People, especially Americans, are regularly bombarded by advertisements for multitudes of seemingly promising diet plans, fat-burning medications and quick-fix weight loss solutions. These products and plans, however, are often unsafe and prove unsuccessful for long-term weight management. Medical weight management programs may be a better alternative, because they provide safe physician-monitored weight loss for both the modestly overweight and the morbidly obese.
Many factors should be considered when choosing the best medical weight management program. Personal tastes are among them, though other significant issues exist. In the end, no medical weight loss program is foolproof and the success of the chosen plan is determined by the user's ability to work hard and follow through.
Before selecting a medical weight management program, make a list of your goals. Determine how much weight you want to lose; programs for those who are significantly overweight and need more aggressive plans are different from those for people who only need to drop a few pounds. Decide how much time you have to devote to program meetings and sessions, as well as how far you are willing to travel to get to the facility.
Figure out how much money you can afford to spend on the program. Be sure to calculate all of the expenses in advance, including the cost of mandatory examinations and laboratory testing, food and dietary supplements, and program registration fees. Be honest with yourself about your personal preferences regarding meals. Some programs offer liquid diets, while others provide solid foods or a mixture of both. Tour medical weight management facilities in your area, gather brochures and other literature, and go over your options.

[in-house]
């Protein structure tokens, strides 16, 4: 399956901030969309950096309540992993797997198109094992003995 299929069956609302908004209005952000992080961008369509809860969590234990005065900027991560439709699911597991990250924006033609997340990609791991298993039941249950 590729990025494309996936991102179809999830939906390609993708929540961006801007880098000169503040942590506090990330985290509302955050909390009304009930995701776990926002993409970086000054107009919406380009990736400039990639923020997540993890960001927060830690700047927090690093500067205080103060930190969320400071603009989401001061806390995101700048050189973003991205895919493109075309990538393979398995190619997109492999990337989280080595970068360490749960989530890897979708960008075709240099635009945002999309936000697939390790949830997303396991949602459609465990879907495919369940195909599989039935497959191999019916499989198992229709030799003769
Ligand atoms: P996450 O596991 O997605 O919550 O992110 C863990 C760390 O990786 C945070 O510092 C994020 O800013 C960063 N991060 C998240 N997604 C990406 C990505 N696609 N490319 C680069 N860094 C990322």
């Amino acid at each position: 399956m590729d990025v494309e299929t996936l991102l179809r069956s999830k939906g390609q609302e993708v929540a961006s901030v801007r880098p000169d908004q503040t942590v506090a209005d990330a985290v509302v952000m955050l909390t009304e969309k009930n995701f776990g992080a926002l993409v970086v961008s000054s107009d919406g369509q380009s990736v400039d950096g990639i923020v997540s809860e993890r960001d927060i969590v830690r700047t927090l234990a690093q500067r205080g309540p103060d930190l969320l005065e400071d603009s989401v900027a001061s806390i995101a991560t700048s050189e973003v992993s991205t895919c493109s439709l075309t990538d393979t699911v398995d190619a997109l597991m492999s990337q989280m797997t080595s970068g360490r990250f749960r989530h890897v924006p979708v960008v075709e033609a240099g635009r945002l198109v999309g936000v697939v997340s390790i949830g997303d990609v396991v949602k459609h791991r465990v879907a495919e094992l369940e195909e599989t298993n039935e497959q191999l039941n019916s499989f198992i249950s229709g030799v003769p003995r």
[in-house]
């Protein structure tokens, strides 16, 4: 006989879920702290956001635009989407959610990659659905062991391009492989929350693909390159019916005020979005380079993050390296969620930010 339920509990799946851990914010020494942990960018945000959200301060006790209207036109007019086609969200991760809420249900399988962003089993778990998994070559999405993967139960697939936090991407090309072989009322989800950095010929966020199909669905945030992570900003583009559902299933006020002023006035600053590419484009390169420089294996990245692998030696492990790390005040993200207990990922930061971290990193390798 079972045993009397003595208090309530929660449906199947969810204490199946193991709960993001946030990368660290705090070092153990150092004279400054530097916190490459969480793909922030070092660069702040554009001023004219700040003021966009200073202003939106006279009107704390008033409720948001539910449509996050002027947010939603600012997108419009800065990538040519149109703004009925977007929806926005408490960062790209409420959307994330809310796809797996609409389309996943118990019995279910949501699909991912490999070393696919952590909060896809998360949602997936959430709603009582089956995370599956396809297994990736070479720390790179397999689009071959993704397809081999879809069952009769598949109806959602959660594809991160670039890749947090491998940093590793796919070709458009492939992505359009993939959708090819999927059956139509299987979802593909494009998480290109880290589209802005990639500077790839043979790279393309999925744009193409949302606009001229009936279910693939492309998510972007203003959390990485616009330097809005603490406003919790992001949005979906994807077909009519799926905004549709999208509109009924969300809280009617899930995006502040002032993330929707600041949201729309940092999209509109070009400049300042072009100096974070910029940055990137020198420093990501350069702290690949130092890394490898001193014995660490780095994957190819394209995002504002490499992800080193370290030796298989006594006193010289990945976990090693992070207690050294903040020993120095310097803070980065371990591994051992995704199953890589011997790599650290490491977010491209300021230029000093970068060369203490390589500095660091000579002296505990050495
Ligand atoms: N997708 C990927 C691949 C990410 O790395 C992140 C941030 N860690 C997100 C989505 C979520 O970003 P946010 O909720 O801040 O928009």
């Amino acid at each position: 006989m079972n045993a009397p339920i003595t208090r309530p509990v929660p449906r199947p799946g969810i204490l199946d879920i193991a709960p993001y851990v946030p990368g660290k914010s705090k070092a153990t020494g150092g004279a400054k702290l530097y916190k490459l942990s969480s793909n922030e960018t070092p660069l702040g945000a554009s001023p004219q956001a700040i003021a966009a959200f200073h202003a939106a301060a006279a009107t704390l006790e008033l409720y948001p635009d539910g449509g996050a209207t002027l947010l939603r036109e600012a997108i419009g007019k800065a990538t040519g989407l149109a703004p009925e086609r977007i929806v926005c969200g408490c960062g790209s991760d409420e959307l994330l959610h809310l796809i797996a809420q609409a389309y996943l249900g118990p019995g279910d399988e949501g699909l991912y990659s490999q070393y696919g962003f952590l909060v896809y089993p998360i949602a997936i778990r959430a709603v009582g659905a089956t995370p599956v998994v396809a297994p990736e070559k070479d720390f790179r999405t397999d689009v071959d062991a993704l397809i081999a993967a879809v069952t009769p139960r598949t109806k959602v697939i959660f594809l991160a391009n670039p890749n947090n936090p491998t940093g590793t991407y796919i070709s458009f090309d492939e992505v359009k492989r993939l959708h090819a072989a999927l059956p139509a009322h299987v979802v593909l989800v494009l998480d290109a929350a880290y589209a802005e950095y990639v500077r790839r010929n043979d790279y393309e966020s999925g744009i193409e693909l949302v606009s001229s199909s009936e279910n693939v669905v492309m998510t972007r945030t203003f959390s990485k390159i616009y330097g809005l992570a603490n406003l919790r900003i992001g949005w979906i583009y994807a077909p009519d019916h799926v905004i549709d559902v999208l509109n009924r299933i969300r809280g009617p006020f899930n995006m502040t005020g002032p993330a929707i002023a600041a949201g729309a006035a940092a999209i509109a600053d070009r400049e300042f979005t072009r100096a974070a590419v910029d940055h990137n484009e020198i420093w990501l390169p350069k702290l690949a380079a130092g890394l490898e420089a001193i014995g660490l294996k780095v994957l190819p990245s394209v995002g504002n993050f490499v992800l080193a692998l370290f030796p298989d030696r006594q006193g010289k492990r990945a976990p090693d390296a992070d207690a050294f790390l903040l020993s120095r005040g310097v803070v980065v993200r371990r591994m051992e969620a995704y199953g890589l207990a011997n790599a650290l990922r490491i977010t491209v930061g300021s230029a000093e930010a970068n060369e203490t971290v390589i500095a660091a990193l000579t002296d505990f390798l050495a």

When choosing the best medical weight management program, you may also consider what kind of therapy is offered, such as group sessions or individualized counseling. Some facilities offer therapy for those who have an eating disorder, such as anorexia or bulimia. These medical weight management programs focus on the mental health of the patient to achieve healthier eating habits. A person does not need to have a diagnosed eating disorder to benefit from therapy. Professed emotional eaters and those who have an unhealthy attachment to food may also find therapy helpful.
After carefully considering the options, discuss the features of your preferred plan with your doctor. While you can determine whether the personal and financial aspects of the program are the right fit, your doctor may consider some additional criteria, such as your medical history, current medications and potential medical problems that could arise with the medical weight management program. Your doctor also may be able to recommend a program that would be suited to your medical weight management needs.